Tuesday, October 16, 2012

Moby-Dick Big Read, Chapters 20-25

Chapter 24 illustration (untitled) by Ann Hamilton (2002)
Chapters 20-22, "All Astir," "Going Aboard," and "Christmas Day," respectively, finally see Ishmael and Queequeg on the open sea as they begin what they hope will be a successful three-year whaling adventure.  Everything required for the journey is now on board the ship, having been topped off by the little extras personally carried aboard by Captain Bildad's sister, known as Aunt Charity.  Charity owns a share of the ship and its profits and has more than "charity" in mind.  She wants this voyage to be a successful one as much as Ahab and his crew want it.  And so, on a cold and icy Christmas day, the voyage has finally begun.

George Cotkin notes in Dive Deeper that Bulkington, a respected whaler first encountered by Ishmael at the Spouter Inn,  has Chapter 23, "The Lee Shore," to himself.  Admittedly, this is a very short chapter, but because it is the last mention in the book of Bulkington, scholars believe that Melville must have had bigger plans for the character at some stage of plotting Moby-Dick.  Some, in fact, believe that he was to be the book's central character before Melville decided to place Captain Ahab in that role.

Fiona Shaw
Chapters 24 and 25 ("The Advocate" and "Postscript") are interesting because of the spirited defense that Ishmael offers of the history of whaling and the good character of those who pursue that occupation.  Cotkin uses his own notes to these chapters to share history of a different nature: that of Led Zeppelin drummer John Bonham whose most famous drum solo is part of a song titled "Moby Dick."  As Cotkin says, "Alas, neither Ahab nor Bonham was able to vanquish the demons that haunted them."  I am learning quickly that Dive Deeper is full of such surprises - and not at all the dry read one might, at first glance, expect.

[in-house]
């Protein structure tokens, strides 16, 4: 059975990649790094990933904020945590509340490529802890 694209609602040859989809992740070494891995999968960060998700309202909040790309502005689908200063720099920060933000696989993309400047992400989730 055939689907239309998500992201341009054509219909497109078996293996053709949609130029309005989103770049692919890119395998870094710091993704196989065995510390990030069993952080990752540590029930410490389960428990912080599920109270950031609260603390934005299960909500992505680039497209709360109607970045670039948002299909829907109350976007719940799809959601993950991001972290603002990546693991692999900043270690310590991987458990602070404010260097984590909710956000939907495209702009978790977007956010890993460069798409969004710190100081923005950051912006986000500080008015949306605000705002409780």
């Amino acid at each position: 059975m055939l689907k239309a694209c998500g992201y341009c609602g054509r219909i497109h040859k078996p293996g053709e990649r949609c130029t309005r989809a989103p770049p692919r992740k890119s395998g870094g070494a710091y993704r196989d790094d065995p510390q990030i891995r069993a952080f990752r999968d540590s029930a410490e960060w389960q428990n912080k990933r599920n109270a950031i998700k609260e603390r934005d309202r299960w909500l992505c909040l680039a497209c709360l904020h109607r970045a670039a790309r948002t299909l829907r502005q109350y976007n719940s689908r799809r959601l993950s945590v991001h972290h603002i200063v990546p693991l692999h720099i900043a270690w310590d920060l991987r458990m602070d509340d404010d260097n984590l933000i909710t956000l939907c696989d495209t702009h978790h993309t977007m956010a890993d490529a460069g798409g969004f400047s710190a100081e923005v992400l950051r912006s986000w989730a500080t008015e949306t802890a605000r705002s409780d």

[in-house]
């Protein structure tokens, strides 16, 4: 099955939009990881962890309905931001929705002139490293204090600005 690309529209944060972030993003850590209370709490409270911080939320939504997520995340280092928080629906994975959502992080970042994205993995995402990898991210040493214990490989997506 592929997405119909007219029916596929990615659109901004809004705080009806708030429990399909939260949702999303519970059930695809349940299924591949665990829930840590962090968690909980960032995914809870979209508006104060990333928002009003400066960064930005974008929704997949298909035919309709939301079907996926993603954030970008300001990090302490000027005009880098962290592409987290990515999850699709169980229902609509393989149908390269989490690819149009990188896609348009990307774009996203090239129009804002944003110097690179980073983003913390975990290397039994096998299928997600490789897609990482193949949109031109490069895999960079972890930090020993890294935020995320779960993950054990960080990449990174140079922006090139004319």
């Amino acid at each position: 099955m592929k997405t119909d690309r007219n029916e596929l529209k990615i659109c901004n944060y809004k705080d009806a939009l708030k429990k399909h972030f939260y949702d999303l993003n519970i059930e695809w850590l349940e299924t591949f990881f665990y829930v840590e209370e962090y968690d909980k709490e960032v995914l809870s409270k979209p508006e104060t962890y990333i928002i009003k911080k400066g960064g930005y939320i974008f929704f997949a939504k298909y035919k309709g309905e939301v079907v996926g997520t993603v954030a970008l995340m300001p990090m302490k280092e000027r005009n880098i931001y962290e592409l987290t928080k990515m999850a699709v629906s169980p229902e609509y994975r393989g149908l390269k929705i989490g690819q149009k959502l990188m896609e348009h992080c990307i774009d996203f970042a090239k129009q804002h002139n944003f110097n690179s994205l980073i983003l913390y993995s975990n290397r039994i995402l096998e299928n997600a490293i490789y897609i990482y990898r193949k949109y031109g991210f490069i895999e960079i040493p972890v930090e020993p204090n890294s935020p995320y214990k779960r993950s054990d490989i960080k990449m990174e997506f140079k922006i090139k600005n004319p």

My favorite reader from this group of chapters (and it is a close call because this is an outstanding group) is Irish actress and stage director Fiona Shaw who reads Chapter 25.


  1. I really do intend to read Moby Dick one day, myself. I've stopped by your posts a couple of times so far.

    I just wanted to say here that I saw Fiona Shaw perform the title role in Madea a few years ago with the the Irish National Theatre over at U.C. Berkeley. She was the scariest Madea I ever saw. Her performance was amazing.

    I bet she does a great job with just about any audio book assignment she gets.

  2. The Big Read is a great way to read Moby-Dick, James. I'm reading along with the narrators...some of them read too slow and stumble a bit and that does bother me...plus I'm using that Diving Deeper book for insights I never would have recognized on my own. it is really sinking in and the characters are fast becoming fully fleshed human beings. I'm really enjoying this.

  3. Sam, I just went through and read all of your postings thus far about Moby-Dick. I love your comments and discussions about the Big-Read thing.
    I'm moving through the book at a much faster pace, [than a chapter a day] and I'm now at Ch.86, but I clicked on several of the readings at the official site and it's so neat to hear these various people putting their own accent and emphasis on the dramatic reading.
    It's a great book, and I'm really enjoying it.

  4. Yeah, Cip, the Moby-Dick Big Read is definitely a "project" since it will take over four months to read the book that way - plus I'm simultaneously reading associated chapters in "Dive Deeper." Honestly, it's probably the only way I was ever going to re-read Moby-Dick in this lifetime, so I'm happy that I stumbled upon the Big Read version.